All week, Tell Me More is observing the 10th anniversary of the terrorist attacks with the series "Where Were You?"
On September 11th, 2001, a small group of Muslim extremists struck fear in our nation after they hijacked passenger jets from major U.S. airports and flew them into landmarks. In New York City it was the World Trade Center, and in Washington, D.C., it was the Pentagon. Another hijacked plane was forced down in a field in Shanksville, Pa., a tiny village now standing for the enormous sacrifice brave passengers made to wrest the plane from the hijackers.
Colleagues and listeners are recalling that day. Some were among key responders who had a critical role in the aftermath of the attacks; others were bystanders left to mourn in the wake of the attacks.
Sharing her story today is Suzanne McCabe, editor of Junior Scholastic magazine in New York City.
On September 11, 2001, I was on a commuter ferry to New York City when the first plane struck the World Trade Center's north tower. It was 8:46 a.m.
"As you can see," the ferry captain said over his bullhorn, "a plane just crashed into the World Trade Center."
The day was crisp and cloudless, giving us a clear view of the N.Y. skyline, even though we were still 40 minutes away.
As the ferry continued across the Hudson River from N.J. to N.Y, we watched smoke spewing from the north tower. At first, it seemed as if the crash had been some terrible accident. Then, just 17 minutes later, a second plane sliced through the top of the south tower. Everyone gasped. America, we realized, was under attack.
Still, we sailed on. We passed the Statue of Liberty and Ellis Island, all eyes glued to the two towers. While smoke billowed from one, huge orange fireballs ringed the other, and thick black soot coated much of the sky.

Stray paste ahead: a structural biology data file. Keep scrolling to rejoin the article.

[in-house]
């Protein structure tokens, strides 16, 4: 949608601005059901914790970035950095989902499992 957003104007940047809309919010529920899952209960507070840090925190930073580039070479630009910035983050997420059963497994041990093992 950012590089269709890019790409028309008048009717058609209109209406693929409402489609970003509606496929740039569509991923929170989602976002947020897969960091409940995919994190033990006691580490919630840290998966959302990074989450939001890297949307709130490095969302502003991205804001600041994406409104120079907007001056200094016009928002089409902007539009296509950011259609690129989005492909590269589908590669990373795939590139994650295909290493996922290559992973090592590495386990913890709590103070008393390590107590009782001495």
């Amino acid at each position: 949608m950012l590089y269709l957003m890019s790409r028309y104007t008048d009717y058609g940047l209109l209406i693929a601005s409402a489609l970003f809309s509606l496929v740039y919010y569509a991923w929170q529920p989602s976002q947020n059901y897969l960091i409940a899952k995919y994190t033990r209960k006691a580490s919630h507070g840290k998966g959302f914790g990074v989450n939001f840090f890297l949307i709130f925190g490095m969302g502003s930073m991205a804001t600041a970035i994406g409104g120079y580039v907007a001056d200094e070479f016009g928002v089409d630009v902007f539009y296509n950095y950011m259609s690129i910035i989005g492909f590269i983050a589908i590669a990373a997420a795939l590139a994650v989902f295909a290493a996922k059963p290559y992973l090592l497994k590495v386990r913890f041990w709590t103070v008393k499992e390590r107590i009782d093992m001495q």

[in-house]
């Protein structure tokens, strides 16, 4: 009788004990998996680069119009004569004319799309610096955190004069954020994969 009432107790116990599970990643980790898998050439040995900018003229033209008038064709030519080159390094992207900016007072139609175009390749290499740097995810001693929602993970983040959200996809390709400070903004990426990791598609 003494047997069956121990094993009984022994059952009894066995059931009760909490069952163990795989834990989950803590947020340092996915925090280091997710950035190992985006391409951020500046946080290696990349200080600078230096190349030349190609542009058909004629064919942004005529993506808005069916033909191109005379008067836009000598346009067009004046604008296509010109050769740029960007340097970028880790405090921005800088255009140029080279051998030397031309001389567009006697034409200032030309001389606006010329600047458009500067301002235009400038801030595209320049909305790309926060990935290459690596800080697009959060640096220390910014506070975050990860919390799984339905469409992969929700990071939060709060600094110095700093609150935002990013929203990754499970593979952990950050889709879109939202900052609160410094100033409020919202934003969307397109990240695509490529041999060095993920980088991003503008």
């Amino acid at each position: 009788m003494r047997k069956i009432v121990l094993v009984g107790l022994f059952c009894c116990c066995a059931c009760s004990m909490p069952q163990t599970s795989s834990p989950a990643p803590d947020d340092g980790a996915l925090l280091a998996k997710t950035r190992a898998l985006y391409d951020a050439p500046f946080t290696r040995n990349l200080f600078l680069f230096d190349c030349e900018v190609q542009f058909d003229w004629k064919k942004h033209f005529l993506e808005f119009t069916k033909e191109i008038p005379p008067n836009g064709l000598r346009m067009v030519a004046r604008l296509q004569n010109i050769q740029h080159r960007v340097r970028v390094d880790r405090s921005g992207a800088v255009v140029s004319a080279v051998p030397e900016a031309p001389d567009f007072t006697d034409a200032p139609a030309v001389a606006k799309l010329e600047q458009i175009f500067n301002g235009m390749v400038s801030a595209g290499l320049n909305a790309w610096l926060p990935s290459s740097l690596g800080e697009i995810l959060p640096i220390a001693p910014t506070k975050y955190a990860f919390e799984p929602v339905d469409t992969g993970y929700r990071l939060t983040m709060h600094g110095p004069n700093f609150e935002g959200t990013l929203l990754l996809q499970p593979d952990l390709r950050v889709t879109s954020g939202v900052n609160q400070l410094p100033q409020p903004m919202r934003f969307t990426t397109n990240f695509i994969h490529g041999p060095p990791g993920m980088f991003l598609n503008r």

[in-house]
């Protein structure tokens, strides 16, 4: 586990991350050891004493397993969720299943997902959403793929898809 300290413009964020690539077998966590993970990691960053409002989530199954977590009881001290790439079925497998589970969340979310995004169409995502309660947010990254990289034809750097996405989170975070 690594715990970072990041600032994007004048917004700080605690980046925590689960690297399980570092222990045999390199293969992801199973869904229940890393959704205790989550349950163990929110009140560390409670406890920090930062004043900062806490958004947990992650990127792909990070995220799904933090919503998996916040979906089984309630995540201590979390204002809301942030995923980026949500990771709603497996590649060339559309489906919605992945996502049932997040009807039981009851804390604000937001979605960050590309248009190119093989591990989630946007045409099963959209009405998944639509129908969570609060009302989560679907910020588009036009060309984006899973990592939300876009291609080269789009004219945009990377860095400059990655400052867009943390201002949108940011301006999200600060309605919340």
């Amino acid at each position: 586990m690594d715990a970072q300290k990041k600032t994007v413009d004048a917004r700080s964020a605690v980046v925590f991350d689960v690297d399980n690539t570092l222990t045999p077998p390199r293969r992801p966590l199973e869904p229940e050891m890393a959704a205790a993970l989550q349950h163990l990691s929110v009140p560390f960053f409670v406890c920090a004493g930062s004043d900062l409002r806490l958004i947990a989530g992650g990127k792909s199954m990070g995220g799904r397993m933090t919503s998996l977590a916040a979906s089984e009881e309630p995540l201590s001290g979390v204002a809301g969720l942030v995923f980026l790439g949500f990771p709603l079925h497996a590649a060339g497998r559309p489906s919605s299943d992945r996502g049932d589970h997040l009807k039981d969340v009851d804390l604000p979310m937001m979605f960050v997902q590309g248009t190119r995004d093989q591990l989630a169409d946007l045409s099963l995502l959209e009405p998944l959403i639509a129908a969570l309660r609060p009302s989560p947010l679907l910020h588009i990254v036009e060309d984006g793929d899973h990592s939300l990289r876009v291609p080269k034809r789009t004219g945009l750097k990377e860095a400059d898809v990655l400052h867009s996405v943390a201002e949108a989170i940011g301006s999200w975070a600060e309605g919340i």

My brother Mike had joined his best friend, Michael Tucker, or Tuck, as an equities trader at Cantor Fitzgerald a week earlier. It soon dawned on me that their office was in one of those buildings. I tried Mike on his cell phone several times but couldn't get through. Service had already become sporadic, so I couldn't reach his wife Lynn or any other family members either.
When our ferry pulled into the pier in lower Manhattan, we were instructed not to get off. Instead, we would take on people able to get out of the Trade Center and nearby office buildings, and head back to New Jersey. I looked for Mike and Tuck in the crowd. If anyone could escape that building, I thought, it was those two guys — big, strong, athletic.
As we sailed back to New Jersey, nothing could prepare us for what happened next: the south tower collapsed in a massive swirl of ash. We watched in stunned silence. It was 10:05 a.m. Less than a half hour later, the north tower fell.
When our ferry finally returned to New Jersey that morning, I raced over to Mike's house to see his wife and their three young children — Cassidy, Regan, and Liam — who had been called from their classrooms like thousands of other kids along the East Coast. There had been no word yet about Mike, but we all feared the worst.
Mike had been on the 104th floor of the north tower where no one escaped. He and Tuck were among more than 2700 people killed at the Trade Center. Mike's body was found two days later.
The kids and I have since recalled funny stories about Mike, but it wasn't until this year that Regan and I talked about that day, when she was just eight. Now, as she was writing her college essays, she wanted to know everything about the attacks.
"It's a lot to take in all at once," I said.
"Sue," she responded, "there's Internet."
We poured over the boxes of magazines, newspapers and documents that we started saving nearly a decade ago. First, Regan wanted to see the Mass card from her dad's wake. Then we dug out articles from the local newspaper. Then we got to the death certificate.
"Blunt trauma to the brain," it read.
Regan didn't flinch. But the words were as chilling to me as when I'd first read them at the funeral home days after 9/11. It was what all of us would experience in the years to come — blunt trauma to the brain.
Regan and her siblings have lived with constant reminders of 9/11: images of the burning towers, ghostly footage of Osama bin Laden, the wars following the attacks, and the fights over the wars.
They have borne a nearly unbearable sorrow. And yet, like their dad, they're just about the coolest people I know.
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